Awww. Hugs to you. You've been hurt, you wanted some tenderness and then more shit happened. It adds hurt on top of hurt.

You're protecting yourself so as to not get hurt again. I know that feeling.

Ever heard that saying, sarcasm is the refuge of the hurt idealist? That's what your question reminded me of. A crusty exterior is the refuge of a hurt softie.

So you know that in general people turn away from anger and in general are empathetic towards pain. So instead of making men the target of your anger, you can express your pain. To yourself. To your friends. Cry it out. And then maybe consider the possibility that while these men caused you pain, not all men cause you pain; and furthermore what happened is in the past, and new people will bring new and different experiences.

It sounds like you have lots of guy friends. Can you build on those relationships? I built a number of good friendships with men that helped serve as models for other kinds of relationships with men. My man-friends were great support and gave great advice when it came to dating, and life, and I felt (and continue to feel) how much they care about me and value me as a friend. I allowed myself to feel how much they loved me. It helped me with my dating fatigue. Good luck!
posted by St. Peepsburg at 11:39 AM on June 6 [5 favorites]


Poor is the man whose pleasure depends on the permission of another.

― Madonna

From what I have read and experienced, it is super common for men to view sex as being all about their own needs. I have read quite a lot of stuff which suggests that a great many men really are not that good to their sexual partners. I have heard normal, "nice" men badmouth Players for giving women what they want, like that is some sort of morally depraved thing to do. This seems to be a value that runs pretty deep in society -- that men should want sex, women should want love and there is something horrible about a woman wanting sex and having sexual needs.

Another generally true thing is that women tend to be much more oriented towards emotional attachment as a prerequisite for getting their rocks off. Men seem generally much more okay with casual sex as a means to meet their needs. Women seem much more not okay with that.

When I was younger, I was you and the crux of the issue for me was basically sexual frustration rooted in "you just can't get there from here." I needed the emotional piece in order to get satisfaction and I was just not getting it. Long term sexual frustration turns me into a really pissed off, bitchy person.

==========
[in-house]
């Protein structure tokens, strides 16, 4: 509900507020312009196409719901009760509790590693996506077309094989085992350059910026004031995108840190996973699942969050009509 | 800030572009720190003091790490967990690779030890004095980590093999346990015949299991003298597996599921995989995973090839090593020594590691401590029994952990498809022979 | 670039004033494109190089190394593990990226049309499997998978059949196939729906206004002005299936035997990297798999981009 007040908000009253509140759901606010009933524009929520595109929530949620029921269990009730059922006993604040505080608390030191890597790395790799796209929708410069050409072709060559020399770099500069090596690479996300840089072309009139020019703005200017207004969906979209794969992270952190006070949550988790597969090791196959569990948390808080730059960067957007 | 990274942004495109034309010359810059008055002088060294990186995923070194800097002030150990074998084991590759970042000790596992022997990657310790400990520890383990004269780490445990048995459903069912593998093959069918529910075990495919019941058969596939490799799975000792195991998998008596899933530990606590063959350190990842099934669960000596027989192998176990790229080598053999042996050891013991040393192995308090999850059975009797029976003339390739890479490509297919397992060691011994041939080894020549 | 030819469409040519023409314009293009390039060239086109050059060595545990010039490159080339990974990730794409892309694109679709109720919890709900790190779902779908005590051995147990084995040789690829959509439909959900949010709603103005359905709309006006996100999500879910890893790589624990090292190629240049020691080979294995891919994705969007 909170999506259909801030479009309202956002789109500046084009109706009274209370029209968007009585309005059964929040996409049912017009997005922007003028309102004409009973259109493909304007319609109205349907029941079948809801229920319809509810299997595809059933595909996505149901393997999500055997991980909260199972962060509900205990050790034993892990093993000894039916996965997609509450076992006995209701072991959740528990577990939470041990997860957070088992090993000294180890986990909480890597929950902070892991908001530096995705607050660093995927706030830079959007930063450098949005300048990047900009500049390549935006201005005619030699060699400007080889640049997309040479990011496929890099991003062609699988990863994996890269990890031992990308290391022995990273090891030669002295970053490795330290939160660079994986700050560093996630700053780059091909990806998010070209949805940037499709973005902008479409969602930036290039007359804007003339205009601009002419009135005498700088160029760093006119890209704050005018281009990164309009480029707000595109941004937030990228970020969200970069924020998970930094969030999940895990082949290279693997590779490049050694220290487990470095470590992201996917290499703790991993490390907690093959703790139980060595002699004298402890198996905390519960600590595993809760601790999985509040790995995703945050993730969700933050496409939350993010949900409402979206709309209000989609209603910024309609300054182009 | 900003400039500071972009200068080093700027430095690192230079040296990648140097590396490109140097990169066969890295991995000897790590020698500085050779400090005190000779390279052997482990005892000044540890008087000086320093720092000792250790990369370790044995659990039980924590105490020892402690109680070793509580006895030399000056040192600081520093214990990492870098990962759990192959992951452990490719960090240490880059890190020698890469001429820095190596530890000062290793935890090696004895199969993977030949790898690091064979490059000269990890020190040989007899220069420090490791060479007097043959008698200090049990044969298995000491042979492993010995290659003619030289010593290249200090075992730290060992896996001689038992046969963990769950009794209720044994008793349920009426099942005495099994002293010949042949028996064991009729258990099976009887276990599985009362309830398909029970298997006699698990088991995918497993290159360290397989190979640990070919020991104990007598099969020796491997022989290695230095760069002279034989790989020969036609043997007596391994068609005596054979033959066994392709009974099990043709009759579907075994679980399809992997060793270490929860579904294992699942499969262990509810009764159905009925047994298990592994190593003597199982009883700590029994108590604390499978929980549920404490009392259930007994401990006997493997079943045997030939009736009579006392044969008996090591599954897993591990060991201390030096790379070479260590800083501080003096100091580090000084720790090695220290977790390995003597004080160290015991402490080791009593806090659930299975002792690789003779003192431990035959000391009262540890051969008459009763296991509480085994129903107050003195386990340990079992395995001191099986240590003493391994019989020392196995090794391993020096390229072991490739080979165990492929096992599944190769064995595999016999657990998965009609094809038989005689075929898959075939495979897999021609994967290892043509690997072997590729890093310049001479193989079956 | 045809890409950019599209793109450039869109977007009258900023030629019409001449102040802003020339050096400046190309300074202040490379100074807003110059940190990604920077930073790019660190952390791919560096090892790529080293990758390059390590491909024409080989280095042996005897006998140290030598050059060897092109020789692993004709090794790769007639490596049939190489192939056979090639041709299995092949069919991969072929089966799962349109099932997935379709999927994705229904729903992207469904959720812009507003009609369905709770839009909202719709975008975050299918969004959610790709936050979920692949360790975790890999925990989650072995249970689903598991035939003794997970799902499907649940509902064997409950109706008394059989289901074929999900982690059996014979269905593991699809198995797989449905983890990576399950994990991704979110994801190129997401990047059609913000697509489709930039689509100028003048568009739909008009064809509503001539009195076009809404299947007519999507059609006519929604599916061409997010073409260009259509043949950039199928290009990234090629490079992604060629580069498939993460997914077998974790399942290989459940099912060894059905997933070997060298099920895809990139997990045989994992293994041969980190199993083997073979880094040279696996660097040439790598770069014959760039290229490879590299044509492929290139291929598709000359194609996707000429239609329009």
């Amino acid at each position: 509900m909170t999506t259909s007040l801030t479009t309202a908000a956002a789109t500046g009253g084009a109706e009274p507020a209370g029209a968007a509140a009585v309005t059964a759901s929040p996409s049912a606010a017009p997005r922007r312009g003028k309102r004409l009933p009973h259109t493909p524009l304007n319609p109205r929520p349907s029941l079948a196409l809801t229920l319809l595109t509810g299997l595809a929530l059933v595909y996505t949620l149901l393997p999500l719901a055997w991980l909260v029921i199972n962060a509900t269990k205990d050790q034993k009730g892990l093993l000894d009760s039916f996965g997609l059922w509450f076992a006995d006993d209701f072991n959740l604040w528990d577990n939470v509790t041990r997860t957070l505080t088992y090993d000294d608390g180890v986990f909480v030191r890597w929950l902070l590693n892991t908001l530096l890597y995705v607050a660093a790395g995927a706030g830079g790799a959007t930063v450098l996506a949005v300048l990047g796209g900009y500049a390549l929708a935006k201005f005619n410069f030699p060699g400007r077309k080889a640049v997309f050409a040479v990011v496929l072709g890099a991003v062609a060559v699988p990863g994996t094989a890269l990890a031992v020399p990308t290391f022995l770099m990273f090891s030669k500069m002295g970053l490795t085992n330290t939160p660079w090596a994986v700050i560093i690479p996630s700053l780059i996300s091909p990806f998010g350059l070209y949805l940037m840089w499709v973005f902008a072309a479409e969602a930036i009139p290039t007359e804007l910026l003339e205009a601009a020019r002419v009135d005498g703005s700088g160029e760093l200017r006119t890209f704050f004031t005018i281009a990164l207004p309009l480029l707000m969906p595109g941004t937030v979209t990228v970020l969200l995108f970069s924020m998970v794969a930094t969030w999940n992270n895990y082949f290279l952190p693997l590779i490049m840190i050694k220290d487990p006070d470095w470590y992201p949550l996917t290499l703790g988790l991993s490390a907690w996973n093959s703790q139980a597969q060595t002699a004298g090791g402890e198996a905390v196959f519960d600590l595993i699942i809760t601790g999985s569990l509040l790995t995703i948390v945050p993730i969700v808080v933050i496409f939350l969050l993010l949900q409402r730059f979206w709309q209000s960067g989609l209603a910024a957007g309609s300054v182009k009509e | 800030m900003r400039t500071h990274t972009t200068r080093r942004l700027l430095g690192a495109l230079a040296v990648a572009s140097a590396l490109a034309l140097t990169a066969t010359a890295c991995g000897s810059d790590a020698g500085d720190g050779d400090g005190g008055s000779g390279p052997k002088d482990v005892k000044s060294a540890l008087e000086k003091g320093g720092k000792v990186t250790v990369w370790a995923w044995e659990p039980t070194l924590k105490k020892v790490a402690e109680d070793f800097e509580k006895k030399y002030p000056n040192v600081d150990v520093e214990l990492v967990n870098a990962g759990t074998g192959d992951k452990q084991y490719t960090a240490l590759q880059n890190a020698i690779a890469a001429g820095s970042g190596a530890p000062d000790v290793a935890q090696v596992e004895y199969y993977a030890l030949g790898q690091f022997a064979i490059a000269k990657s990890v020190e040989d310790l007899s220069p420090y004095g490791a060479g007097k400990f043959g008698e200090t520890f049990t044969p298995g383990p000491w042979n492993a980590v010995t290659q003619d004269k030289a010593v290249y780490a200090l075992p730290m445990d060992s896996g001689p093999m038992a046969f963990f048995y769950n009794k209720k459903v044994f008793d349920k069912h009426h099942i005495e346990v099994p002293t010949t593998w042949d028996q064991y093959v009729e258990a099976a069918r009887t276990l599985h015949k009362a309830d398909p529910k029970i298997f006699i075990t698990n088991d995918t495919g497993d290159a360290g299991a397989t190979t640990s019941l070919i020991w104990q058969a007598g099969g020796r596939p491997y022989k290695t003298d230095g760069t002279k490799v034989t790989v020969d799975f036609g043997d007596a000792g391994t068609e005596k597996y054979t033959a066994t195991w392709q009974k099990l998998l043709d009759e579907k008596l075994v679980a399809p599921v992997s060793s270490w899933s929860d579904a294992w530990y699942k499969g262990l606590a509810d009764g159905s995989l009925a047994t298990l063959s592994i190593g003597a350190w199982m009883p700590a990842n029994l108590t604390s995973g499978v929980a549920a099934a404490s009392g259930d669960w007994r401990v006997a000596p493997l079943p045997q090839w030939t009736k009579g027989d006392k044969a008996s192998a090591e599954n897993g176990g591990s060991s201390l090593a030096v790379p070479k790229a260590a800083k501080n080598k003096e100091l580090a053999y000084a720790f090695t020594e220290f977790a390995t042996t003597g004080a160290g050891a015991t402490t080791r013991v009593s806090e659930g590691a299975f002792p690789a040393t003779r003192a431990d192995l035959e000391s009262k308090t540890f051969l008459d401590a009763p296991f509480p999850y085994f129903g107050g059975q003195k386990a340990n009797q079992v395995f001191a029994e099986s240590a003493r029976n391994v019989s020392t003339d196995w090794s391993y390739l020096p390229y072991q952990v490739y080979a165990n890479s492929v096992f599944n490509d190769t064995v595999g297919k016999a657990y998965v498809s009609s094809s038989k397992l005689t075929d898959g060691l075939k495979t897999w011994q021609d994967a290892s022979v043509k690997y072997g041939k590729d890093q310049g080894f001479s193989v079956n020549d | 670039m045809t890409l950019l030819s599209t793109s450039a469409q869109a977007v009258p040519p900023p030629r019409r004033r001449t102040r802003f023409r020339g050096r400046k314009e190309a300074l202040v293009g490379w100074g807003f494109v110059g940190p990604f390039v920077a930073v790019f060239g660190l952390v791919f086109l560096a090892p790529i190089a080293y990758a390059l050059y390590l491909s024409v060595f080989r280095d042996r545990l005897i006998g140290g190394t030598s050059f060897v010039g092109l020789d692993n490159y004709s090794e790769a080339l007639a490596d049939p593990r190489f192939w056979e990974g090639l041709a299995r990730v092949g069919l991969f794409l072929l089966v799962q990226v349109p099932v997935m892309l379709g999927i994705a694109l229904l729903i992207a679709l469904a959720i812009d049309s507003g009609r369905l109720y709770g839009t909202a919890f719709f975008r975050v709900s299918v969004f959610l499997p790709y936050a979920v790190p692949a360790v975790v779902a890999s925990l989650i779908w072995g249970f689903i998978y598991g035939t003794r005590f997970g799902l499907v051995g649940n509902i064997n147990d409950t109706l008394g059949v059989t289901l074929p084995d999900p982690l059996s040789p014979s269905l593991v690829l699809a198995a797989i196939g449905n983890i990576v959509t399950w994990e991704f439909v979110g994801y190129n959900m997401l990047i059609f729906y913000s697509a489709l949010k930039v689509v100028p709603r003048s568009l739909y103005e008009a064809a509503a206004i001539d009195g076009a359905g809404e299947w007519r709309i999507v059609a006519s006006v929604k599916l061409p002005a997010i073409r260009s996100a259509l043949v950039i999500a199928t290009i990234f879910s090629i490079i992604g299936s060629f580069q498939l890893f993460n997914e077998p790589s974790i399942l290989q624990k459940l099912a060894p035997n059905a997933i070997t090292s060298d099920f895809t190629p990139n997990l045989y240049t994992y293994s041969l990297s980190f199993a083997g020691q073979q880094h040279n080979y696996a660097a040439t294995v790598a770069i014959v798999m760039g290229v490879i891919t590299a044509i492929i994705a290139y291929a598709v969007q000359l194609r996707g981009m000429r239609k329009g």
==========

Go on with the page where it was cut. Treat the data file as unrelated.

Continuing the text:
I did find men who were willing and able to address my emotional needs so I could get my sexual needs met and that largely disrupted that cycle of anger. I still find I require regular relief in order to not go back into that dark place of being mad as hell at all men and unable to reach out for what I need and they are the solution to my problem and, oh, god, it's a train wreck.

But I will suggest that may be at least one of the pieces of the puzzle here for you. If you can find some means to find adequate sexual relief, that might help you stop being just mad as hell about MEN! For me, that's basically the ticket.

Obviously, YMMV. But that was my answer.
posted by Michele in California at 11:46 AM on June 6 [3 favorites]


I am becoming increasingly angry... Any time a man does absolutely anything at all that is not to my liking I chalk it down to his gender... I am becoming increasingly abrasive, distrustful and HURT... I worry that this will stand in the way of any future chance of happiness I may find with another person (well, who am I kidding - it is definitely going to get in the way).

Fear. What am I afraid of? What are the real boogeymen under my bed?

For me, some of the fears that were/are way up there are: Loneliness, rejection, fear of what you think of me, being laughed at, made to feel less than... and so on.

After a series of life events where I was lied to and cheated on, along with feelings of being dismissed and rejected, my view towards women as love interests went from some delusional ideology (think: John and Olivia in Grease) and degraded into an awkward, silent misogyny.

Anger is often an automatic response to fear, and hating what I fear enables me to feel as if I have some control over it.

As anger is the reaction I must root the problem out from its source: The fear.

It's not as if I were physically terrified of women or just being in a relationship, but for me, it was cacophony of fears and perceived threats to my emotional state which came along with it. I wanted a "good" relationship so incredibly bad; "good" being some Made for TV, rom-com, perfect relationship, where I met every expectation they had, and they met every one of mine.

Furthermore, I felt that I wouldn't ever be totally complete until I was in love and actively being loved. Placing this type of importance on every relationship I was in and knowing that the other person is a wild card in this plan, (although I spent years from time to time as a single person) this always seemed to place me in an automatic position in which I felt I must put up defenses.